Health warning on takeaway pizzas
A single 12 inch takeaway pizza contains more than the total daily requirement of calories, saturated fat and salt, health chiefs have warned.
A survey of fast-food outlets by north-south body safefood has found only 10% of pizza shops offered a healthy option.
The research also found that more than half of people who order a takeaway pizza choose a 12 inch and one in five of us are now ordering large.
Dr Cliodhna Foley-Nolan, Director, Human Health and Nutrition, safefood, said when it comes to takeaway pizzas, size matters.
"We're tending to choose bigger sized pizzas and more processed meats for toppings. It's also concerning that we don't realise the high level of calories, salt and saturated fat that we're consuming in the pizza," she said.
"And that's before you begin to consider the side orders like chips, wedges and garlic bread that we are frequently tempted to buy to accompany a pizza."
The survey is part of a series of reviews of the takeaway sector by the food safety promotion agency across the island of Ireland. It found 40% of the population are eating pizza at least once a week.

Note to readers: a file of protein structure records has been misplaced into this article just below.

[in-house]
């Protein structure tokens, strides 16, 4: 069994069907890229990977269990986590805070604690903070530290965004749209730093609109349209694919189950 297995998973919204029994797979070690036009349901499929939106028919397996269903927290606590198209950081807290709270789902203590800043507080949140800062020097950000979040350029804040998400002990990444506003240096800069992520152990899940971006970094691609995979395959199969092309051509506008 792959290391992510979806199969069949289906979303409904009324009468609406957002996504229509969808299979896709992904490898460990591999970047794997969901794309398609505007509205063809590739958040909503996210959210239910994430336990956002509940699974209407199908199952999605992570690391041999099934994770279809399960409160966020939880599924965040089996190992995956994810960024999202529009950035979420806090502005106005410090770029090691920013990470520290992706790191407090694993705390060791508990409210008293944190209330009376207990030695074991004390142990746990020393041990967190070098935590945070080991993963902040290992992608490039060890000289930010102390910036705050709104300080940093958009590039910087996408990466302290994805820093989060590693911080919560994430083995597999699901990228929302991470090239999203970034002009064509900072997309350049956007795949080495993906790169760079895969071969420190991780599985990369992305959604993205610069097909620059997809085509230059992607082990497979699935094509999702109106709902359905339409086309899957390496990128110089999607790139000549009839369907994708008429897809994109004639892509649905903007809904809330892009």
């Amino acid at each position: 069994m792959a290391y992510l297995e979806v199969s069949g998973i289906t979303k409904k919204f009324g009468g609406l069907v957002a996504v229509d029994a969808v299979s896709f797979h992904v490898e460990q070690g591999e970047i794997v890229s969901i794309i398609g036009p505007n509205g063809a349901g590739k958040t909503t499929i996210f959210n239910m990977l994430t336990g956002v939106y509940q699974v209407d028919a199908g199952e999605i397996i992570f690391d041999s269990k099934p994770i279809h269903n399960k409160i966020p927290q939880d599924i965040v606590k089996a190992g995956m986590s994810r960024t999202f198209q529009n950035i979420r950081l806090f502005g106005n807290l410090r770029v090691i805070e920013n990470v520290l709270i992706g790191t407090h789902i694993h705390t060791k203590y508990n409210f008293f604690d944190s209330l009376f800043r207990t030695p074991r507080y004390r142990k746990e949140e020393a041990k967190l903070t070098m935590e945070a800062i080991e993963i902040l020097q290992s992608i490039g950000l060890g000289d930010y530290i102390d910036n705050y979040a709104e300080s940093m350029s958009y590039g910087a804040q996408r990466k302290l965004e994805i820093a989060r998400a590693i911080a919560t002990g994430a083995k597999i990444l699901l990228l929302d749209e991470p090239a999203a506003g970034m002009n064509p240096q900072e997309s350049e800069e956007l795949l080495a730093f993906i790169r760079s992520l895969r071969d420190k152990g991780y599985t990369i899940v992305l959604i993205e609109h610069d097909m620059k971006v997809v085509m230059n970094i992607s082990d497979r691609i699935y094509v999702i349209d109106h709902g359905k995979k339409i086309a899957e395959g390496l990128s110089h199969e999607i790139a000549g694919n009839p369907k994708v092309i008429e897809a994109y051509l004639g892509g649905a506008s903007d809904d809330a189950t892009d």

Researchers looked at 240 takeaway pizzas of three varieties from 60 different outlets and found only 10% offered healthier options such as lower-fat cheese, thin base or additional vegetable toppings. Only 7% offered children's size options.
In general, pizzas from takeaway outlets were higher in calories, salt and fat when compared to the equivalent shop bought pizza.
Dr Foley-Nolan said: "Sharing a 12 inch pizza is a reasonable portion size and pizzas should be eaten as an 'occasional' food in moderation, maybe once a week or less frequently."